Winter Quarter 2013
English Through Poetry
John Webster and Carrie Matthews
Wed 1:30pm, MGH 085
In this class we’ll read, write and talk about a poem a week. The poems won’t be very long, and they will be chosen to illustrate the different kinds of poems you might find in an English course. Some will be funny, some will be sad, all will be interesting. Anyone is welcome. International students may find it helpful to their English as well as a class that offers a glimpse of the sort of work English Departments do; science students may find it welcome relief from equilibrium equations.
Poetry is a special use of language, a way to communicate using as many of the different dimensions of language as it can to render ways of thinking or feeling or perceiving the world—it's a kind of painting with sounds.
Poetry is far too big a subject to survey completely in a short course like this, so we will look at a few specimens and help you see how expert readers of poetry notice, explore and make sense of poetry’s multiple ways of making meaning—particularly by means of its forms, its sounds, its rhythms, and its metaphors.
Course Work: The course description promises a poem a week, though we'll also look at a few other short poems to contrast or compare to the featured Poem of the Day. Throughout we will be asking you to think carefully about the poems we read together, and to help you do that you’ll write a short response paper for every class. There will be no formal papers or mid-term assignments. You will end the class with a 2-3 page reflection on your experience in the seminar.
Course Grading: As a Freshman Seminar, the only grade you will get for this class is either "Credit" or "No Credit." If you come to class regularly, do the required work, and take part as best you can class exercises, you will get full credit. Should you have to miss class, you will be responsible for contacting other students in the class to learn what you have missed.
Office Hours: You are not just invited—you are urged to come in during the quarter and talk to one or both of us. We would like to get to know you before the quarter goes on too long, and the single hour a week in class we have in class doesn’t give us much time! So don’t be shy—come on in, either by yourself or as two or more students arriving together!
Email: You may Email if you would like—we don’t mind at all. But don't be surprised if we cannot always give you a fast response. We get a LOT of email, and we cannot process it all when it first arrives. (Our email addresses are displayed above, at the top of this page.)
If it's a class for reading poetry, why must we write for each class? Good question! Here is our answer:
First, writing is the single most effective way most of us have of making our learning active. Because the mere reading of poems is an essentially passive process, we ask you to write so that some of your thinking will be active.
Second, the writing you do will prepare you for our time together in class. With just an hour to meet each week, your having been actively engaged in writing before coming to class is crucial: our sessions will be more interesting and efficient, and every person in the class will actually have read the assignment and be better able to contribute to the conversation.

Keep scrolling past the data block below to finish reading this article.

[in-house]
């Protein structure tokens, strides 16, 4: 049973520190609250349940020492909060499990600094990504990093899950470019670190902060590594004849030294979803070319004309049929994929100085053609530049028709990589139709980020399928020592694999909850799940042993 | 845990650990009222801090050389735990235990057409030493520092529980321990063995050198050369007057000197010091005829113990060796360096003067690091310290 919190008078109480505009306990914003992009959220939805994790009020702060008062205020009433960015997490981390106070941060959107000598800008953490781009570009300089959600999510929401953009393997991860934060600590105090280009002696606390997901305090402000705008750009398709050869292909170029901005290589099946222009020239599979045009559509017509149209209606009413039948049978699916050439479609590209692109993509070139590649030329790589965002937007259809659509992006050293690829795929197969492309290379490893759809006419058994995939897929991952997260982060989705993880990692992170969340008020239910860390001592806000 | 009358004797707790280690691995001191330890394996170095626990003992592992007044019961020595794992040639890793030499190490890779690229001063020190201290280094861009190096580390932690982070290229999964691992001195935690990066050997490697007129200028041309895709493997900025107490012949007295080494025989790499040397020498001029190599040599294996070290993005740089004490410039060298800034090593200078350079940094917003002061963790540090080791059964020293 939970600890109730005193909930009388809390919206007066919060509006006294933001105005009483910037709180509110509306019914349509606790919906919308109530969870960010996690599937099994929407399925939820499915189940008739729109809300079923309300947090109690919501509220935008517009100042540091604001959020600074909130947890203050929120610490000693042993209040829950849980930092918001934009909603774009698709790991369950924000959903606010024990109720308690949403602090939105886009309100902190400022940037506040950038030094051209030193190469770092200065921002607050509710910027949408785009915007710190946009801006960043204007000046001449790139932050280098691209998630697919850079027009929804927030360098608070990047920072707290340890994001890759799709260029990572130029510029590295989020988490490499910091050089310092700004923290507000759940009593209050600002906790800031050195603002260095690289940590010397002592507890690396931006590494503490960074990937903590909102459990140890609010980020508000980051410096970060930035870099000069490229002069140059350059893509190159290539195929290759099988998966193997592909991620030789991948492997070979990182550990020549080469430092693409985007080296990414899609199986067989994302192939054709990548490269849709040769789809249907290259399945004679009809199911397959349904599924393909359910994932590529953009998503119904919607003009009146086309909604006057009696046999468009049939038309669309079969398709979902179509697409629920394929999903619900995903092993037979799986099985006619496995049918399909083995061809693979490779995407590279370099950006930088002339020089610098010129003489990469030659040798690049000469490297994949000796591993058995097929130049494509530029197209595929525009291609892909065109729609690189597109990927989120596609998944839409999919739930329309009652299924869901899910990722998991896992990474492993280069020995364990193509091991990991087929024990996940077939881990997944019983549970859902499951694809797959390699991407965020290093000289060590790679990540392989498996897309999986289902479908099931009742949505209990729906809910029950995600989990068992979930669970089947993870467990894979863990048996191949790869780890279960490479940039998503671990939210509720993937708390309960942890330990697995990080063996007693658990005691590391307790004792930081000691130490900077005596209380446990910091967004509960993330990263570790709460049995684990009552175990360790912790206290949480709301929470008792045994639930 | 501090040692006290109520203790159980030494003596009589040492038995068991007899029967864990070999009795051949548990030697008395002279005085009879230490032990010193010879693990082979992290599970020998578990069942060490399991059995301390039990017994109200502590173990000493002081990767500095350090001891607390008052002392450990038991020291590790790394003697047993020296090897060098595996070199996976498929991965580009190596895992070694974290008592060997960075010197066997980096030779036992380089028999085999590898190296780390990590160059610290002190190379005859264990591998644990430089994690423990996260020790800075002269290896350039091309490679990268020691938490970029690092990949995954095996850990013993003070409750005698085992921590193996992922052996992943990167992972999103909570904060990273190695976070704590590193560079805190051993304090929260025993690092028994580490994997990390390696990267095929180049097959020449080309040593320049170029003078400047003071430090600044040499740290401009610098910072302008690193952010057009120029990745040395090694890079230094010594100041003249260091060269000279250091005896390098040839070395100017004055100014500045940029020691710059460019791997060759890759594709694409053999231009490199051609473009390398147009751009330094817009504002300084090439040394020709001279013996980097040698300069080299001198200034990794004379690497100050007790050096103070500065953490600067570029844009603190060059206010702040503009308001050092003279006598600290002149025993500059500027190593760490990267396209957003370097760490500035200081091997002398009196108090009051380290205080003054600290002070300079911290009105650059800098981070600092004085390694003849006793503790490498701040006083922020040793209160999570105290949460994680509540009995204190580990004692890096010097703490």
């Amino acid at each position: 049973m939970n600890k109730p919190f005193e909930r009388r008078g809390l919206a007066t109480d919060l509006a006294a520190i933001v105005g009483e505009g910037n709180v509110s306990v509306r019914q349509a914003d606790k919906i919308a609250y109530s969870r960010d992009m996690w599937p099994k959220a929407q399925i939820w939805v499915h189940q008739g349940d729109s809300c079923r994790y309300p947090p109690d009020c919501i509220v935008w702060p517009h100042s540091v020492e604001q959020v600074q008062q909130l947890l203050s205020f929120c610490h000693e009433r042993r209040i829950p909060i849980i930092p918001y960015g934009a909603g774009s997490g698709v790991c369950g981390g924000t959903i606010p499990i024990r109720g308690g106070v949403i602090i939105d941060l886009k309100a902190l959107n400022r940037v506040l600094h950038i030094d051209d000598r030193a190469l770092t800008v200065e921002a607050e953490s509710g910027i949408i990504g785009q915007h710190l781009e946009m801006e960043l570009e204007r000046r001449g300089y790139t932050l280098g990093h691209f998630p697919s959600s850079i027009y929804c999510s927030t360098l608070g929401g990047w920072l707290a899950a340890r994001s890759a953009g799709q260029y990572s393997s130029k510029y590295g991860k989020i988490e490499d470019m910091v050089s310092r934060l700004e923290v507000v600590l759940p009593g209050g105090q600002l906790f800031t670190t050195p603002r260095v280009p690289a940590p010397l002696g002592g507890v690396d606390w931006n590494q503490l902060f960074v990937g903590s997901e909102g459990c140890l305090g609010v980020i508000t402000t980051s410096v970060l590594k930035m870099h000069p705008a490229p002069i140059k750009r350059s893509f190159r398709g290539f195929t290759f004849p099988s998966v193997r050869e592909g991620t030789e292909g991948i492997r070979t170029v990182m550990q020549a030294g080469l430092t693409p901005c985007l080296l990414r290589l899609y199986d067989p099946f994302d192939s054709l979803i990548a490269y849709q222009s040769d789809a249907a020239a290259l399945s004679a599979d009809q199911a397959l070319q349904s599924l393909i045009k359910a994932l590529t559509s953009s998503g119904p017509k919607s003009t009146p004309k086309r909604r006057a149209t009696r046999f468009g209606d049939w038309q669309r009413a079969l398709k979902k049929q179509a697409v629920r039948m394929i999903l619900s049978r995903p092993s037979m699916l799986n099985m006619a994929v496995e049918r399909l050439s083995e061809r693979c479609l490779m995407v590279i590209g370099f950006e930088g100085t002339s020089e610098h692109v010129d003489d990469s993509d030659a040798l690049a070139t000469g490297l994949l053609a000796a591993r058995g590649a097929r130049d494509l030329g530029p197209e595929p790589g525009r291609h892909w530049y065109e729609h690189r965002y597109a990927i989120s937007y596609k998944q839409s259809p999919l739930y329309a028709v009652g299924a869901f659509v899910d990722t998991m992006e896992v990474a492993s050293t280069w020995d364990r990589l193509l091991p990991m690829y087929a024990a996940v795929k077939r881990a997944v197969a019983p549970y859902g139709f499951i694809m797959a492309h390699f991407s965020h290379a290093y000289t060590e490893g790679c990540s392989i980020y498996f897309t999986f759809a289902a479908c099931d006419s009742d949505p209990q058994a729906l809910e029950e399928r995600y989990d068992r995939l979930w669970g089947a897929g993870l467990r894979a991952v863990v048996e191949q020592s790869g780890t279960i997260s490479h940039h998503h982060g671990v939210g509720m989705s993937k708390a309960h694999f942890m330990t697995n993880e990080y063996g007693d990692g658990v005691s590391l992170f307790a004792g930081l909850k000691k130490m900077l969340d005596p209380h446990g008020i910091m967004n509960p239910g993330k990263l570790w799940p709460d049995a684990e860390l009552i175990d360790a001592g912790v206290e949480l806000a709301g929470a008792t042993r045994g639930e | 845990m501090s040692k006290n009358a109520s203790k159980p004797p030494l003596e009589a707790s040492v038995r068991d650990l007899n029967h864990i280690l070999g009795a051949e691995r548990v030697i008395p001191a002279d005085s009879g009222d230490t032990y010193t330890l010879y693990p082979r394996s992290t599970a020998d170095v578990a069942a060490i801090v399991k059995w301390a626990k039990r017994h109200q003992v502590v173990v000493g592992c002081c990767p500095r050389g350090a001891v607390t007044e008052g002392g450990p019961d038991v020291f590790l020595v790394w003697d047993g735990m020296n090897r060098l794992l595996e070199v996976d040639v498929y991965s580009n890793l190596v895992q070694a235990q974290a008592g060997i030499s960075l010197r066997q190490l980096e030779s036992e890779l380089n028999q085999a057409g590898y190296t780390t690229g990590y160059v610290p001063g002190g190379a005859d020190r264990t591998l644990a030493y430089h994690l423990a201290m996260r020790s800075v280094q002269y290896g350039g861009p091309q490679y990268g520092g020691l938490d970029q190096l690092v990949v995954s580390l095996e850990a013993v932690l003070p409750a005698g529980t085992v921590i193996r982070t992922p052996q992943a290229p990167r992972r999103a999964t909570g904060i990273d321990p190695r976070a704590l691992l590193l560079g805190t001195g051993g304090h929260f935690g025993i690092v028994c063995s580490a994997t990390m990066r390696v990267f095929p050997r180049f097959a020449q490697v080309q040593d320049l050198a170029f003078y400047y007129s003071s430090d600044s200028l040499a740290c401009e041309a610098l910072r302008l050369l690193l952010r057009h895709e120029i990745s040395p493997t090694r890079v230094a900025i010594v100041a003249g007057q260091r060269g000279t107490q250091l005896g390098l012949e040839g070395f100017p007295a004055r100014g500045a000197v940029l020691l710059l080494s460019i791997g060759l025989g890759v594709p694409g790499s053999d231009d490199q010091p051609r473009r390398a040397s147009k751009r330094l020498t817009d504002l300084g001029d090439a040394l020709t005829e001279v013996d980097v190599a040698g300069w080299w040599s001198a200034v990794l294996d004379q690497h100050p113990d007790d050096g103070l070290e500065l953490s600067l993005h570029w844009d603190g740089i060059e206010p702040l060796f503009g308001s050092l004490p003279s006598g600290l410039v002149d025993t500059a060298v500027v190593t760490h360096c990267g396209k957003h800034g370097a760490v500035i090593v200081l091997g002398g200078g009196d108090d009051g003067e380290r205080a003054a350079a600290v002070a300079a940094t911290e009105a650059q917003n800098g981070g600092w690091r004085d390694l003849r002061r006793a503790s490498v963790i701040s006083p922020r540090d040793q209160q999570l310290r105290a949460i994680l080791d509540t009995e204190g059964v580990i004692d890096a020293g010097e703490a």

Third, you will learn more. Writing will help you figure out what you don’t already know, and will give you constant practice with the skills that the active reading of poetry requires.
Fourth and finally, writing each week will help you become a more fluent and interesting writer. You'll find yourself expressing yourself more easily and with more clarity as we move from week to week, and the pages you have written by the end of the quarter will give you a record of what has happened to your skills as both reader and writer as the quarter moved along.
What we want. Our criterion for the response papers is ECI: “engaged critical intelligence.” That means that you don’t have to be “right,” and you don’t have to be polished. You don’t even have to solve entirely whatever challenges we give you. But we do want to see real effort—writing in which your intelligence is critically engaged—even if it’s only to narrate for us the difficulties you are having as you come to grips with the assignment.
How Much Time Should You Spend Writing? Some students have spent more time on and felt more anxious about these responses than is necessary. Please understand: though we do want you to take this writing seriously, we're not asking for a series of “English papers.” We call them “response papers” to make clear that their purpose is to be responding with an Engaged Critical Intelligence (ECI!) both to the reading and to our question(s) about it.
Specifically that means: we expect from you either TWO typed pages, or ONE FULLY ENGAGED HOUR of writing. If you want to spend more time than that—fine. Just don’t go over two pages, or, when posting on line, over the posted word-limit.
Our response to your responses. The primary usefulness of the papers you write is in the writing itself. We believe that you will get substantially more from this class by having written regularly throughout than you otherwise would—and end-of-quarter evaluations from earlier classes confirm that most students agree.
For the most part our comments will be of the “OK,” “good,” or “I’d like to see more thinking going on here” variety. (If you want more specific response to your work, you are always welcome to come talk with either of us during our office hours.)
Late Papers. As much as we wish it were otherwise, we do not accept late response papers! You can, however, miss one assignment without losing your credit for completing the course.
Finally, we do not accept emailed papers. Each day’s papers are due as class begins. Thanks for your understanding.